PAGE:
• Monday, March 04, 2024

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Foreign policy matters to Labour’s Muslim voters

Many Labour councillors and MPs have criticised Sir Kier for refusing to call for a ceasefire in the region

Sir Keir Starmer (Photo by Jeff J Mitchell/Getty Images)

By: Eastern Eye

POLITICAL analysts said the impact on Muslim voters of Labour party leader Sir Keir Starmer’s stance on the Israel-Palestine conflict will only become clear over the next decade.

Many Labour councillors and MPs have criticised Sir Kier for refusing to call for a ceasefire in the region.

Dozens of councillors have resigned from the party over the issue, while 56 Labour MPs defied the party leadership to back an amendment to the King’s Speech tabled by the Scottish National Party (SNP), calling for an immediate ceasefire. They included 10 frontbench MPs who resigned from their posts to support the motion.

James Kanagasooriam is the chief research officer at FocalData. He is working alongside UK in a Changing Europe (UKICE) on an ongoing research project into what Britain’s minority population thinks about place, identity, and politics.

The report has shown a decrease in support for Labour compared to 2019, specifically among Muslim voters, by around three per cent.

The polling was conducted before the onset of the IsraelGaza conflict in early October, and the report said voter scepticism will likely have been exacerbated by the party’s response to the conflict.

Kanagasooriam said while data suggests foreign policy does play a role in voting intentions, it’s “far too early” to say Labour will lose Muslim votes in the next general election.

“Foreign policy does matter to how particularly non-white Britons vote. That’s been particularly present through Iraq and the fortune of the Liberal Democrats. It was also very clear in the 2010 to 2015 increase in the conservative Hindu vote,” said Kanagasooriam.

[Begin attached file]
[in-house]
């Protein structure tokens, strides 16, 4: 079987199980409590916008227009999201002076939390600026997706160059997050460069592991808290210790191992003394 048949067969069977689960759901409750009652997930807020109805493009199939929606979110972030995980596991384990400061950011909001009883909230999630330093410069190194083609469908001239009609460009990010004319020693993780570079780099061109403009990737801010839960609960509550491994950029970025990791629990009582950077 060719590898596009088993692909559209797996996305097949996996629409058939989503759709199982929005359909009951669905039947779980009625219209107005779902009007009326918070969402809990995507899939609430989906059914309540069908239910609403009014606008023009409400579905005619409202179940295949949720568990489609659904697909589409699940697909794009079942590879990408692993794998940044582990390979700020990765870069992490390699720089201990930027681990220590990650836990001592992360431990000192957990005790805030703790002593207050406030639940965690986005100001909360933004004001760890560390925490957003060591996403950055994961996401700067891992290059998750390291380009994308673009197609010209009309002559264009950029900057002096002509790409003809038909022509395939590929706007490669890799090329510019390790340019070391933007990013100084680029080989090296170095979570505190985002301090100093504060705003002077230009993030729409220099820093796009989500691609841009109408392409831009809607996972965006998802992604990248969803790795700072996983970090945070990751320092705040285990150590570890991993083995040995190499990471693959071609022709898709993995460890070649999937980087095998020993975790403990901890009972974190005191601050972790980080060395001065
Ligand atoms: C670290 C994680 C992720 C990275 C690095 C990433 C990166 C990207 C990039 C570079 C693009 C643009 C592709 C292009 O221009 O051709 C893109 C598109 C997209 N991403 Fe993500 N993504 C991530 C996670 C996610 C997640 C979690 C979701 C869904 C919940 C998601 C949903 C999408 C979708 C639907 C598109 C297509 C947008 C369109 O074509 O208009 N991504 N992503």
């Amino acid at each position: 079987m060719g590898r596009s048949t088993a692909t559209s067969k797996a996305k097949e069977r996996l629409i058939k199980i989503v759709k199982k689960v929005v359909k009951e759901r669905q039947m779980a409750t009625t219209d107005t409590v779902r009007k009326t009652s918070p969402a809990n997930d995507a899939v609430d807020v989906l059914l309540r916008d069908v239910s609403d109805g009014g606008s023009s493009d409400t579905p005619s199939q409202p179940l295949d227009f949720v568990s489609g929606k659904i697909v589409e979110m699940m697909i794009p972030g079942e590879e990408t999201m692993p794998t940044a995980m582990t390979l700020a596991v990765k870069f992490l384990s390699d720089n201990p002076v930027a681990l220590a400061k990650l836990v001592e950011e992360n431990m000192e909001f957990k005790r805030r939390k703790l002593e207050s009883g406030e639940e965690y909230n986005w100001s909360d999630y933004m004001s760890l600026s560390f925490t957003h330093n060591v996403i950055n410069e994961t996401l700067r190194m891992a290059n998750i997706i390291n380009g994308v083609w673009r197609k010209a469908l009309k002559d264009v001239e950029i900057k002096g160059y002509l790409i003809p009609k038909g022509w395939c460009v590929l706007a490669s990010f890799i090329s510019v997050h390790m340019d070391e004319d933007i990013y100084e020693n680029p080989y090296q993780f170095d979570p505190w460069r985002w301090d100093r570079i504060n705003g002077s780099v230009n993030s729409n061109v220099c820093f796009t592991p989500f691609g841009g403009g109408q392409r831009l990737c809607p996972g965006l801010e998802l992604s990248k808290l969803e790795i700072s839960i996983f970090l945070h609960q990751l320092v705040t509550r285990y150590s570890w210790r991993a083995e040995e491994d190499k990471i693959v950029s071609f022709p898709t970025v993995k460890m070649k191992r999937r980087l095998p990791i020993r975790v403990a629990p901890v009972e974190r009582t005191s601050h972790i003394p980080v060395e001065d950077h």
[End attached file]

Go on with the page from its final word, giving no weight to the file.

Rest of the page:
“But I think that political game hasn’t played out at all over the Middle East. It’s far too early to say how this is all going to play out in terms of UK voting intentions. What’s happening is going to be a is a 10-year story.

“Recently, we’ve seen voting intentions in areas such as Leicester where there has been an impact based on foreign policy aspects. To say it’s not going happen is just not true,” he said.

“If you look at the votes that occurred in the Commons, when you looked at the rebels, and then you relate that to the demographics of the areas they represented, it was a very linear relationship, clearly indicating that a lot of British Muslims… were not happy with the Labour leadership position.”

An opinion poll (by Savanta) of Muslim voters since the conflict started, in late October and early November, found overwhelming support for Labour among Muslim voters, with 64 per cent of respondents backing the party.

Other questions in the poll provided some causes for concern, however.

Nearly half of Muslim respondents were dissatisfied with Sir Keir’s performance on the Gaza crisis, while only one in five were satisfied.

More than 40 per cent of Muslims said Sir Keir’s handling of the crisis made them less likely to vote Labour, while 20 per cent said it increased the chances they would vote Labour.

Sunder Katwala, director at the thinktank British Future, said the media had a “responsibility” to accurately report polling data and not resort to “populist scare stories”.

“The media is always talking about block votes, and if the three million Muslims all stop voting what’s going to happen? I was reading the Spectator the other day and it said if George Galloway stands, there is no doubt that most of London’s 1.3 million Muslims will vote for him. Well, he got 37,000 when he did stand. Maybe he would get more, but there is some doubt about that.

“(London mayor) Sadiq Khan actually got a quarter of a million Muslim votes and (Tory London mayoral candidate) Shawn Bailey had 50,000 of those votes.

“We shouldn’t be thinking about block votes. A political party has to win every vote. For some people it will be the NHS and the cost of living, and for others it might be the Middle East conflict. But we could do with a bit less exceptionalism of minorities being this enormous block.”

Eastern Eye

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